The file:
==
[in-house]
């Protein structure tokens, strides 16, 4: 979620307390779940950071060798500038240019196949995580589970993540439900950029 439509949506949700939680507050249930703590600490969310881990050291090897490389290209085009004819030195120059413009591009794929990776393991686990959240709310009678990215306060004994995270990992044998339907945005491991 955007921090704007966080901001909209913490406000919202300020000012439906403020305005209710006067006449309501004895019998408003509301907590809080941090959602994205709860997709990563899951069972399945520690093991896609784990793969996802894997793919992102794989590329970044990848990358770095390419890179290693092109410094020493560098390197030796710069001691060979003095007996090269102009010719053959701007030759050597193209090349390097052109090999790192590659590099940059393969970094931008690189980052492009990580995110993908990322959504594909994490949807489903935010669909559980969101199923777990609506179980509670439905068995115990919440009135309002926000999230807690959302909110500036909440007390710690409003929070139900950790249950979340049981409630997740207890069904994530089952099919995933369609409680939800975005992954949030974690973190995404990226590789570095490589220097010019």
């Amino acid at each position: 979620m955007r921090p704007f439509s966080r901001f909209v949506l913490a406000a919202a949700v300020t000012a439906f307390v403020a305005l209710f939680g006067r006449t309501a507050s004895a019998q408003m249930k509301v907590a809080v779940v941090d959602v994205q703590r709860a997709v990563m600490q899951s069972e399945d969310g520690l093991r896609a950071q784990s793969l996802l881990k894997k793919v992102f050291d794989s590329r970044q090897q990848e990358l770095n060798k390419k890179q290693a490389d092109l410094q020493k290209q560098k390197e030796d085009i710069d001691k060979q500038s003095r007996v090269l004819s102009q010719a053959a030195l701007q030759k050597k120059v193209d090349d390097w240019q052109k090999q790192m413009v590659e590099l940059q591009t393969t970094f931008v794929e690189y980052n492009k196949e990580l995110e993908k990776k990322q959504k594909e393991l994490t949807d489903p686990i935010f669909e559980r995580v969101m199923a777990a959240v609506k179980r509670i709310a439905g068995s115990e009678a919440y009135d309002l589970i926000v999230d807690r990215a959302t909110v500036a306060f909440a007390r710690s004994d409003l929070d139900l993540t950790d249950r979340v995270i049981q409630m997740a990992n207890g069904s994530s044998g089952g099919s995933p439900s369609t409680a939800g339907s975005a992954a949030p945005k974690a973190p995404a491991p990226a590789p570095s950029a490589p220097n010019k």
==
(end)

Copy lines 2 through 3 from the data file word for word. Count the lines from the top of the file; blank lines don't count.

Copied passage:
């Protein structure tokens, strides 16, 4: 979620307390779940950071060798500038240019196949995580589970993540439900950029 439509949506949700939680507050249930703590600490969310881990050291090897490389290209085009004819030195120059413009591009794929990776393991686990959240709310009678990215306060004994995270990992044998339907945005491991 955007921090704007966080901001909209913490406000919202300020000012439906403020305005209710006067006449309501004895019998408003509301907590809080941090959602994205709860997709990563899951069972399945520690093991896609784990793969996802894997793919992102794989590329970044990848990358770095390419890179290693092109410094020493560098390197030796710069001691060979003095007996090269102009010719053959701007030759050597193209090349390097052109090999790192590659590099940059393969970094931008690189980052492009990580995110993908990322959504594909994490949807489903935010669909559980969101199923777990609506179980509670439905068995115990919440009135309002926000999230807690959302909110500036909440007390710690409003929070139900950790249950979340049981409630997740207890069904994530089952099919995933369609409680939800975005992954949030974690973190995404990226590789570095490589220097010019």
């Amino acid at each position: 979620m955007r921090p704007f439509s966080r901001f909209v949506l913490a406000a919202a949700v300020t000012a439906f307390v403020a305005l209710f939680g006067r006449t309501a507050s004895a019998q408003m249930k509301v907590a809080v779940v941090d959602v994205q703590r709860a997709v990563m600490q899951s069972e399945d969310g520690l093991r896609a950071q784990s793969l996802l881990k894997k793919v992102f050291d794989s590329r970044q090897q990848e990358l770095n060798k390419k890179q290693a490389d092109l410094q020493k290209q560098k390197e030796d085009i710069d001691k060979q500038s003095r007996v090269l004819s102009q010719a053959a030195l701007q030759k050597k120059v193209d090349d390097w240019q052109k090999q790192m413009v590659e590099l940059q591009t393969t970094f931008v794929e690189y980052n492009k196949e990580l995110e993908k990776k990322q959504k594909e393991l994490t949807d489903p686990i935010f669909e559980r995580v969101m199923a777990a959240v609506k179980r509670i709310a439905g068995s115990e009678a919440y009135d309002l589970i926000v999230d807690r990215a959302t909110v500036a306060f909440a007390r710690s004994d409003l929070d139900l993540t950790d249950r979340v995270i049981q409630m997740a990992n207890g069904s994530s044998g089952g099919s995933p439900s369609t409680a939800g339907s975005a992954a949030p945005k974690a973190p995404a491991p990226a590789p570095s950029a490589p220097n010019k």